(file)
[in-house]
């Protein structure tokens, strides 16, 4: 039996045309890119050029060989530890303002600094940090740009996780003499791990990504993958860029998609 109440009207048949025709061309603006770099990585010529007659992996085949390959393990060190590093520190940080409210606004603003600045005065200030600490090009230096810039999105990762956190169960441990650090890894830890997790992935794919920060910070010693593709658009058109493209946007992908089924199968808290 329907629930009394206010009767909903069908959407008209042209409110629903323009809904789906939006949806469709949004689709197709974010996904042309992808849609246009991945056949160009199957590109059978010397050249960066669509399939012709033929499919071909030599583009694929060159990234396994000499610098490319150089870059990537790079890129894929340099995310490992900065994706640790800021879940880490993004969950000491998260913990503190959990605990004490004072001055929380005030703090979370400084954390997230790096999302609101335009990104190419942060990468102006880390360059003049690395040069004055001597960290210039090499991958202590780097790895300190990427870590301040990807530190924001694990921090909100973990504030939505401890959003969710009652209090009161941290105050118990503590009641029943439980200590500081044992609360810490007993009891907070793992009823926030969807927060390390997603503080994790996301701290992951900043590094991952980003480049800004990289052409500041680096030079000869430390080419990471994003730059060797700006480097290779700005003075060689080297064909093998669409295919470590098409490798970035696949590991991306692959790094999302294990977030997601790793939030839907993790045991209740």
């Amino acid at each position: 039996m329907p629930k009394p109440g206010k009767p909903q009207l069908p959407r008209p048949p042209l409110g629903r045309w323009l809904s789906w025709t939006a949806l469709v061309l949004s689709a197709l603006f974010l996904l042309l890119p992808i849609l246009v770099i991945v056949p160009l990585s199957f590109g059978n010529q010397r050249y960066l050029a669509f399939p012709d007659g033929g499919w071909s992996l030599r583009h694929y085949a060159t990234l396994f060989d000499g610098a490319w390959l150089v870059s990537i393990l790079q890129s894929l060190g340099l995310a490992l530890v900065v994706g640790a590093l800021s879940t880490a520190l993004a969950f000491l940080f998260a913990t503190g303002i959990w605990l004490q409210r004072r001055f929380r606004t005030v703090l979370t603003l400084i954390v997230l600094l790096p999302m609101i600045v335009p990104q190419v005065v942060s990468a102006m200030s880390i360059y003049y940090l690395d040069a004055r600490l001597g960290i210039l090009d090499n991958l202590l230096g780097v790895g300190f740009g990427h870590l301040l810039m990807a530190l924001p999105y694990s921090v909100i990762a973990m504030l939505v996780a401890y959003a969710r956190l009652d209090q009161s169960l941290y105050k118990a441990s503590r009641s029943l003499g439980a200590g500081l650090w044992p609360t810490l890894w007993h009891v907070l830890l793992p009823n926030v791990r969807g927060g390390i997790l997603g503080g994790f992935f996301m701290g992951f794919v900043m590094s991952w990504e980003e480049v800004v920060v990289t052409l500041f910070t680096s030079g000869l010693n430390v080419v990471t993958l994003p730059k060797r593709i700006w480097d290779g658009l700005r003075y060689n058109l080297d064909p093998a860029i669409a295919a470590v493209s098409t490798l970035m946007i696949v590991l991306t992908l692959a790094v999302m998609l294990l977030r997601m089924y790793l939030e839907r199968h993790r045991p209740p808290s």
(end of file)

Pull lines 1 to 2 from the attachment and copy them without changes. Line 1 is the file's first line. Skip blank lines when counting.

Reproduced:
[in-house]
């Protein structure tokens, strides 16, 4: 039996045309890119050029060989530890303002600094940090740009996780003499791990990504993958860029998609 109440009207048949025709061309603006770099990585010529007659992996085949390959393990060190590093520190940080409210606004603003600045005065200030600490090009230096810039999105990762956190169960441990650090890894830890997790992935794919920060910070010693593709658009058109493209946007992908089924199968808290 329907629930009394206010009767909903069908959407008209042209409110629903323009809904789906939006949806469709949004689709197709974010996904042309992808849609246009991945056949160009199957590109059978010397050249960066669509399939012709033929499919071909030599583009694929060159990234396994000499610098490319150089870059990537790079890129894929340099995310490992900065994706640790800021879940880490993004969950000491998260913990503190959990605990004490004072001055929380005030703090979370400084954390997230790096999302609101335009990104190419942060990468102006880390360059003049690395040069004055001597960290210039090499991958202590780097790895300190990427870590301040990807530190924001694990921090909100973990504030939505401890959003969710009652209090009161941290105050118990503590009641029943439980200590500081044992609360810490007993009891907070793992009823926030969807927060390390997603503080994790996301701290992951900043590094991952980003480049800004990289052409500041680096030079000869430390080419990471994003730059060797700006480097290779700005003075060689080297064909093998669409295919470590098409490798970035696949590991991306692959790094999302294990977030997601790793939030839907993790045991209740």